That's actually one of the reasons I've always liked heart rate training--you base your runs on effort (measured by heart rate) instead of pace, so if it's really hot outside and your pace is slow, you know you're still working just as hard. Anyway, I'm interested to try this for at least four weeks, and then I'll decide if I want to continue doing it. I imagine it will get boring without any hard and fast running, but I'm really curious to see how it goes. And like I said, there really isn't a better time for me to try it out! I'm going to continue with my non-schedule running schedule, because I love it. Even without scheduled runs, I've been getting in 4-6 days of running per week, so I'm staying disciplined. I just don't feel stressed about it, and it's nice!

I had another great day of eats today. Three days of being back to counting points, and thanks to my pre-planning, I don't feel overwhelmed. With the weather we've been having, I've been wanting soup for lunch and dinner each day. I've made Split Pea Soup, Roasted Tomato & Garlic Soup with Barley, Chicken Stew, Spicy Carrot Bisque, and Turkey Chili with Black Beans & Corn... in three days! It just feels so much like fall--I love it!


  1. This is the same method I'm following. I started at the very end of March and didn't really do it properly until mid-April. At first I thought that number should be your average and not you max. I'm still walking but I'm sure that's because I started out from years of nothing. I was really nervous about it at first because I signed up for a 5K on 9/28 that I plan to run and was scared about how slow it had me going. When I first started I was exceeding my max aerobic heart rate going 3.2, now I'm up to 3.9 (if I don't get to 4.0 tomorrow, I will Monday). I still haven't done the MAF test because I wasn't running but I do want to start once I'm running more than I am walking. It's given me so much endurance though. In June I decided I wanted to run a mile straight for National Running Day and I did it. It was something I would have never been able to do 2 months prior. Since then I keep setting goals, the end of June was 1.5 miles, this past weekend was 2 miles. I'm going to try to get in 2.5 and 3 straight before my 5K I want to run. I always let my heart rate go over on those times and on my races (I have been doing a 5K/month since April). All my normal trainings I don't go over though. So I'm probably not following it 100% still but what I'm doing is working for me. I have the book and I've been trying to read it but I just never seem to find enough time. I hope you like it. It's supposed to be a great way to shave time off your pace for existing athletes.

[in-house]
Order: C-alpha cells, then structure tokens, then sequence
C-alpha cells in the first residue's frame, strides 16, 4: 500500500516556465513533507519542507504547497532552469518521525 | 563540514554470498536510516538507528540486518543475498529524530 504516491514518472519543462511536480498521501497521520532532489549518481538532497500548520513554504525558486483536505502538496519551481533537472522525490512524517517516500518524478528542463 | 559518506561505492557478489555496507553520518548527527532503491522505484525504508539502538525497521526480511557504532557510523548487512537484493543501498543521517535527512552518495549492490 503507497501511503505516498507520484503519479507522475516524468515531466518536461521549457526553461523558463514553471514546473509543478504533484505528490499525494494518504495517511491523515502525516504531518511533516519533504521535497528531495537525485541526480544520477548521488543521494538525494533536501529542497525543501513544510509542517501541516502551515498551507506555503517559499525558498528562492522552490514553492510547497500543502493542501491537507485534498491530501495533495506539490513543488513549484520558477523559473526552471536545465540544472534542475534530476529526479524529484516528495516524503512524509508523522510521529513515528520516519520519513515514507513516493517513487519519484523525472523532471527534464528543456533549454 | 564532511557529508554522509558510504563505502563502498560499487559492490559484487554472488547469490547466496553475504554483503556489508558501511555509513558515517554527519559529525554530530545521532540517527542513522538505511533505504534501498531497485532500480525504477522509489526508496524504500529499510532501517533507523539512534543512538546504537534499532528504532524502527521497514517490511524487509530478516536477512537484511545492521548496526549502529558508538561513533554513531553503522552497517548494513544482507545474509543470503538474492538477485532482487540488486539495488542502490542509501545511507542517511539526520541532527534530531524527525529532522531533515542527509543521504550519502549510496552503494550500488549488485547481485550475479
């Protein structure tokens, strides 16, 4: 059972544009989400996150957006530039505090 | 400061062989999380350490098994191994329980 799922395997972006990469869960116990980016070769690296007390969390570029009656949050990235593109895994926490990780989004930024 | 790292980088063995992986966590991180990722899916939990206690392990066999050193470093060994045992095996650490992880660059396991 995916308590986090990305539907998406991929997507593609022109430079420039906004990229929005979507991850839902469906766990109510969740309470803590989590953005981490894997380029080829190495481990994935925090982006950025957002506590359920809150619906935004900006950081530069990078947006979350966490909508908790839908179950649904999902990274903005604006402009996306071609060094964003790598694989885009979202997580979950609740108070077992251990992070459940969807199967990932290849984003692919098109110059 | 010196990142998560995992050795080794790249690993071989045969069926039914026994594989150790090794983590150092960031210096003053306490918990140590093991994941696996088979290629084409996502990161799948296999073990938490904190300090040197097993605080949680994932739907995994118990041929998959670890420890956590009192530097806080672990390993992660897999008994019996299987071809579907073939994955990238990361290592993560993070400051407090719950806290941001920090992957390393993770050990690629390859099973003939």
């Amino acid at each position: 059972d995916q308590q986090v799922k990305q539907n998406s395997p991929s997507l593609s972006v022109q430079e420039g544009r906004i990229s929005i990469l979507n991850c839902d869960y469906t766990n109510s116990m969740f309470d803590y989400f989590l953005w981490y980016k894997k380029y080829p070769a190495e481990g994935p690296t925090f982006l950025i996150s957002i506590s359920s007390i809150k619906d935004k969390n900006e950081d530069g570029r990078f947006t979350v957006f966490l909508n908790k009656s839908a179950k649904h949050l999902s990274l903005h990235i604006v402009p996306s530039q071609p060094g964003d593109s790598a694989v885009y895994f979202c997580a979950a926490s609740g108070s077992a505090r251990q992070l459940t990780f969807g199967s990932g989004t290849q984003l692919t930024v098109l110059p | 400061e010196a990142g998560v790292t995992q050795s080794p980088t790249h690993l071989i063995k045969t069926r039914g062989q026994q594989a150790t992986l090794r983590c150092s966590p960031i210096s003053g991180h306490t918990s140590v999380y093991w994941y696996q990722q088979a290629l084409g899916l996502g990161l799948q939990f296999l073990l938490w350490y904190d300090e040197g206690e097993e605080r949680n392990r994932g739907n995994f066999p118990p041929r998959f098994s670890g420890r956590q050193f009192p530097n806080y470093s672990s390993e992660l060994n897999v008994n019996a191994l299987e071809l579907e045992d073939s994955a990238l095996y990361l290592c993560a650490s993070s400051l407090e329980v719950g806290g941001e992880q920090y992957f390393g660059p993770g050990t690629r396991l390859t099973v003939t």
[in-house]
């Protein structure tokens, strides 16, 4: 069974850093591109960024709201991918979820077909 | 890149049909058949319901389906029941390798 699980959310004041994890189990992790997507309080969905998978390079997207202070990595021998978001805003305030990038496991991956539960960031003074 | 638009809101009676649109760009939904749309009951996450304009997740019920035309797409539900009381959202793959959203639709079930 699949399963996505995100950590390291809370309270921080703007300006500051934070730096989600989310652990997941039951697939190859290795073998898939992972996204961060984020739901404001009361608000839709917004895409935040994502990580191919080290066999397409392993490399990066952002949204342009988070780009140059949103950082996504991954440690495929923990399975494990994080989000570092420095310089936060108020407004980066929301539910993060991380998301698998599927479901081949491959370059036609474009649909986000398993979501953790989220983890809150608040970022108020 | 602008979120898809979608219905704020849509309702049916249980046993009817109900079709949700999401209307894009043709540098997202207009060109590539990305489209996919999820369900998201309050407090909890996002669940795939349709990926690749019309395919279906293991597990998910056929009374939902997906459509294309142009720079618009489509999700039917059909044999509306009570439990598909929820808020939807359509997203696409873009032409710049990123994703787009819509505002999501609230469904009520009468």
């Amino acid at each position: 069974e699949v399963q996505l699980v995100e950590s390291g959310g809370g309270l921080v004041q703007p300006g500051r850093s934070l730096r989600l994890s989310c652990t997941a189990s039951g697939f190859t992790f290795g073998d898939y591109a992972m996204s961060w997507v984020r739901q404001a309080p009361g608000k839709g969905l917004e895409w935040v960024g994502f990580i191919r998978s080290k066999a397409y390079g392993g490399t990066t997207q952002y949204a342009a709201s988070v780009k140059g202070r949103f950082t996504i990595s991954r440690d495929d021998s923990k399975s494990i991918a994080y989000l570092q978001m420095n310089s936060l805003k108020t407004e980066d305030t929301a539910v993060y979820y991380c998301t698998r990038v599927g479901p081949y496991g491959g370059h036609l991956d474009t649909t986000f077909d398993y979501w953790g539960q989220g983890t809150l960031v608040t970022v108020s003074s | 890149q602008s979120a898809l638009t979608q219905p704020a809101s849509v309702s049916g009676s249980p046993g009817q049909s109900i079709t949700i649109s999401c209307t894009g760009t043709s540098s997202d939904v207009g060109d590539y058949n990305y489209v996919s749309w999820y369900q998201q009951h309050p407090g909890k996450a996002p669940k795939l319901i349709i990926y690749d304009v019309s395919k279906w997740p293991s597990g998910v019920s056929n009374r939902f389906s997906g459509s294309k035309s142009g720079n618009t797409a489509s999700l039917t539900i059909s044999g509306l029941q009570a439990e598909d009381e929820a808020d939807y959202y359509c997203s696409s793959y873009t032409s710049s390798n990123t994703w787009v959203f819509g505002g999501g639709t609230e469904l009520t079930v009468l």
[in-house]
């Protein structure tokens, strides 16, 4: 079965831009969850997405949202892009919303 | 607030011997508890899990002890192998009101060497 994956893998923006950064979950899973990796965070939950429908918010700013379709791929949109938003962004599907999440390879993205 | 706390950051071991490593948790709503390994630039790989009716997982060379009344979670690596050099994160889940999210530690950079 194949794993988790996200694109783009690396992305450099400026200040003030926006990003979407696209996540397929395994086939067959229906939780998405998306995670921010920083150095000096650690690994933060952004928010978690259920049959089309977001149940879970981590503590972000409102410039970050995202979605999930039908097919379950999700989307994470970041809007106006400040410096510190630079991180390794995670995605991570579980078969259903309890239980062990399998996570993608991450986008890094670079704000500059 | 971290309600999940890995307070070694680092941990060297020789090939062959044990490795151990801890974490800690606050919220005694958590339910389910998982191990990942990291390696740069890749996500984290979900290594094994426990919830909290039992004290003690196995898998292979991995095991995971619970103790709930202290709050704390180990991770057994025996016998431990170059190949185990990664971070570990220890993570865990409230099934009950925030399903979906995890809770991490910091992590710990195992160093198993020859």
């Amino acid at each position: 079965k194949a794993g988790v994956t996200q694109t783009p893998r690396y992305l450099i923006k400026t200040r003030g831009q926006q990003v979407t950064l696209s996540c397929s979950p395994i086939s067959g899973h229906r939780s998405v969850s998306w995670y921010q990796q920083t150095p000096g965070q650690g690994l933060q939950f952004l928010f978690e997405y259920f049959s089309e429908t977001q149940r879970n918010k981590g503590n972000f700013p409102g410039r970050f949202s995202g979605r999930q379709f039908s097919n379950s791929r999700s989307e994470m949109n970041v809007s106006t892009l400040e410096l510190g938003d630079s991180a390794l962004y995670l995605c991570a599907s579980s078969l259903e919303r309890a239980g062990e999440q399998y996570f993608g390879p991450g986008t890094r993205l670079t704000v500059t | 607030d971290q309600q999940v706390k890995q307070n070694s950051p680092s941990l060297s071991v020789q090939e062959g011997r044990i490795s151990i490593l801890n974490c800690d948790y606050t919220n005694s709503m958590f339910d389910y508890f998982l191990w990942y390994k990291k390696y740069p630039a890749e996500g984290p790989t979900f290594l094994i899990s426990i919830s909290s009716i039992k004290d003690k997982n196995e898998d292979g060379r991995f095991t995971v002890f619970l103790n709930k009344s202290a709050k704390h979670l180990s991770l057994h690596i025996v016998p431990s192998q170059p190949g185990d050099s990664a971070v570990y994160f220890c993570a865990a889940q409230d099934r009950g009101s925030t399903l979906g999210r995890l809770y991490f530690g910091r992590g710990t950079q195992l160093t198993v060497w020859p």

2. AnonymousJuly 17, 2014

    I like to do more heart rate training in the summer as well - it's reassuring to see that it's not just my imagination that running feels harder in the heat.

  3. I started DDPYoga a little over a month ago, and this is the method he uses for keeping your heart rate in check. I am AMAZED at how little it takes to get my heart rate into that zone, but it works. I haven't been as faithful as I should about working because we are in the middle of getting ready to move, but I can already tell a difference. My clothes fit better and I look better. I know it is the exercise and diet, but I do think there is something to be said for having that perfect zone for fat burning. I'm happy with it. You are right that it does take more patience to do, but it is easier for me because I am doing yoga (kick-butt yoga, but still) and you are running. Good luck with your training!

  4. I have been thinking about doing heart rate training myself. I am curious to hear how to goes for you.

  5. Interesting to see how steady your pace stayed when you kept your heart rate in the target zone. I definitely want to try this method of training.

  6. I tried to do this after I had my crazy blood loss last August, but for about 2 weeks afterwards, my HR would jump up into 160-170s just with a fast walk! Of course, this is why you aren't supposed to do this training when you are in that kind of state, but my doc told me to stay under 140 for a month to make sure I didn't pass out. I may try it again. I'm trying to nurse an injury, and I need a different focus besides pace and distance-- HR may be just the ticket! Also-- just a thought-- could you do a post where you talk about what your inspiration/ motivation sources are? I know you talked about it in your HSM interview, but I'm more of a visual person and I haven't seen a post like that on your blog in a bit. Thanks!

  7. AnonymousJuly 18, 2014

    I'm looking forward to seeing your results. This seems like exactly the kind of training I like to do and would like to continue to do.

  8. I'm looking forward to reading more about this training. I specifically bought my new Garmin with a heart monitor so I could try a bit of zone training. I was wondering if I wasn't pushing myself enough, but this actually seems to have a reverse train of thought. Love your blog!